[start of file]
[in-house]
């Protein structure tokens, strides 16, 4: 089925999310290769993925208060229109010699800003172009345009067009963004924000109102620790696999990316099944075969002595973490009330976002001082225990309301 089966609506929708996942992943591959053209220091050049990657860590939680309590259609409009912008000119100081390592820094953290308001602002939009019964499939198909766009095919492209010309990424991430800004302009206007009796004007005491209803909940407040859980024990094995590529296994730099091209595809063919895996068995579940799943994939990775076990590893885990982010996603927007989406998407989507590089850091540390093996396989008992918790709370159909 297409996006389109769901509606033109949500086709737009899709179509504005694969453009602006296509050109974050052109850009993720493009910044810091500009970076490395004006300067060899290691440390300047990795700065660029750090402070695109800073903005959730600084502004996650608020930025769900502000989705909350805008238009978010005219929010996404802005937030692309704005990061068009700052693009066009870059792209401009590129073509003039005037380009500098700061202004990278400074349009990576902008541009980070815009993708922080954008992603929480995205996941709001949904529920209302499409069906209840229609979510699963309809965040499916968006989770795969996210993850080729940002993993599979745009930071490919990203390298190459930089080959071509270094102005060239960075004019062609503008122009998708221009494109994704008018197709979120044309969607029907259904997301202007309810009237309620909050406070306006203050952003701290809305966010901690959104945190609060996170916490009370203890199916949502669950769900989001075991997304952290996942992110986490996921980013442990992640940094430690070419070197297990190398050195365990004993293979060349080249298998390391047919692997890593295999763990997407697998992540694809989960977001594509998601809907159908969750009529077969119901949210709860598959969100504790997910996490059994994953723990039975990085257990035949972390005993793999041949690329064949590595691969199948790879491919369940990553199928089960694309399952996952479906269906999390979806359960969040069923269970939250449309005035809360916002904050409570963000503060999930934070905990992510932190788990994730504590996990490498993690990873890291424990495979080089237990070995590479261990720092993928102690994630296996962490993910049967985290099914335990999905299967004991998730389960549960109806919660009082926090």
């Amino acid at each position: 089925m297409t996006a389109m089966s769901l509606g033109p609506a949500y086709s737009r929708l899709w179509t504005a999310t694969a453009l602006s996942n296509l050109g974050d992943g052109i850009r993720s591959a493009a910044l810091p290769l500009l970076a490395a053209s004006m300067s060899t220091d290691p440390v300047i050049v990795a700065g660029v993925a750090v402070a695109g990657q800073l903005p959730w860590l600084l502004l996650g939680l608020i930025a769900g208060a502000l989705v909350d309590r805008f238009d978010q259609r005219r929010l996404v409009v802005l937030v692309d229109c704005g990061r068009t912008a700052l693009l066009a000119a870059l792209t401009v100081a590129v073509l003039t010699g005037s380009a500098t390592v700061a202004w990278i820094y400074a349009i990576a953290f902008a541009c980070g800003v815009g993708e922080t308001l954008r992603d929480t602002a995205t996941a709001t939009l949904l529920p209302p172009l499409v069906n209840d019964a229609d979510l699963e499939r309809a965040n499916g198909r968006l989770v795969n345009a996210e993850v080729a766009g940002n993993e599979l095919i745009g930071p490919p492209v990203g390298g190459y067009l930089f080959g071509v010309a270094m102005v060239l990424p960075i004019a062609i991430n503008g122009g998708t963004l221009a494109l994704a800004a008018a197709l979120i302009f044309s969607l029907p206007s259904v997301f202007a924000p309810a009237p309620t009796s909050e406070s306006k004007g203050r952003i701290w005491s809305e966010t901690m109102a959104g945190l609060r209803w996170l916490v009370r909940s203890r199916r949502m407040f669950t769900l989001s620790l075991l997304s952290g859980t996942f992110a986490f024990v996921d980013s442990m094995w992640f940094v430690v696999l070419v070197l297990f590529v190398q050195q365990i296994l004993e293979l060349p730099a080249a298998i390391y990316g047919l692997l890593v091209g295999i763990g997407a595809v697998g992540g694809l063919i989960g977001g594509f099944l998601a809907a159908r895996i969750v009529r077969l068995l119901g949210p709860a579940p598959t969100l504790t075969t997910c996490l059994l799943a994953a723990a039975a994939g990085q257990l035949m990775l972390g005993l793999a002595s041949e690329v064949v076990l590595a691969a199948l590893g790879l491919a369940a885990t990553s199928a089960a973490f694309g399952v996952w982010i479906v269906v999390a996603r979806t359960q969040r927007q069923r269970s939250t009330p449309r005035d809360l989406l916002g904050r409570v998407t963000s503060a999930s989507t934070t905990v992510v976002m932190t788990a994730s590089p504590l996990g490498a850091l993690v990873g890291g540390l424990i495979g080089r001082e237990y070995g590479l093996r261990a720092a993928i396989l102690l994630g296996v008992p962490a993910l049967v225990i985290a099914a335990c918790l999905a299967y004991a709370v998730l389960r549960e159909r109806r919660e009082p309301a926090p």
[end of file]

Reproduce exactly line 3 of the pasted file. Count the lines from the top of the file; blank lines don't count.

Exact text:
């Amino acid at each position: 089925m297409t996006a389109m089966s769901l509606g033109p609506a949500y086709s737009r929708l899709w179509t504005a999310t694969a453009l602006s996942n296509l050109g974050d992943g052109i850009r993720s591959a493009a910044l810091p290769l500009l970076a490395a053209s004006m300067s060899t220091d290691p440390v300047i050049v990795a700065g660029v993925a750090v402070a695109g990657q800073l903005p959730w860590l600084l502004l996650g939680l608020i930025a769900g208060a502000l989705v909350d309590r805008f238009d978010q259609r005219r929010l996404v409009v802005l937030v692309d229109c704005g990061r068009t912008a700052l693009l066009a000119a870059l792209t401009v100081a590129v073509l003039t010699g005037s380009a500098t390592v700061a202004w990278i820094y400074a349009i990576a953290f902008a541009c980070g800003v815009g993708e922080t308001l954008r992603d929480t602002a995205t996941a709001t939009l949904l529920p209302p172009l499409v069906n209840d019964a229609d979510l699963e499939r309809a965040n499916g198909r968006l989770v795969n345009a996210e993850v080729a766009g940002n993993e599979l095919i745009g930071p490919p492209v990203g390298g190459y067009l930089f080959g071509v010309a270094m102005v060239l990424p960075i004019a062609i991430n503008g122009g998708t963004l221009a494109l994704a800004a008018a197709l979120i302009f044309s969607l029907p206007s259904v997301f202007a924000p309810a009237p309620t009796s909050e406070s306006k004007g203050r952003i701290w005491s809305e966010t901690m109102a959104g945190l609060r209803w996170l916490v009370r909940s203890r199916r949502m407040f669950t769900l989001s620790l075991l997304s952290g859980t996942f992110a986490f024990v996921d980013s442990m094995w992640f940094v430690v696999l070419v070197l297990f590529v190398q050195q365990i296994l004993e293979l060349p730099a080249a298998i390391y990316g047919l692997l890593v091209g295999i763990g997407a595809v697998g992540g694809l063919i989960g977001g594509f099944l998601a809907a159908r895996i969750v009529r077969l068995l119901g949210p709860a579940p598959t969100l504790t075969t997910c996490l059994l799943a994953a723990a039975a994939g990085q257990l035949m990775l972390g005993l793999a002595s041949e690329v064949v076990l590595a691969a199948l590893g790879l491919a369940a885990t990553s199928a089960a973490f694309g399952v996952w982010i479906v269906v999390a996603r979806t359960q969040r927007q069923r269970s939250t009330p449309r005035d809360l989406l916002g904050r409570v998407t963000s503060a999930s989507t934070t905990v992510v976002m932190t788990a994730s590089p504590l996990g490498a850091l993690v990873g890291g540390l424990i495979g080089r001082e237990y070995g590479l093996r261990a720092a993928i396989l102690l994630g296996v008992p962490a993910l049967v225990i985290a099914a335990c918790l999905a299967y004991a709370v998730l389960r549960e159909r109806r919660e009082p309301a926090p």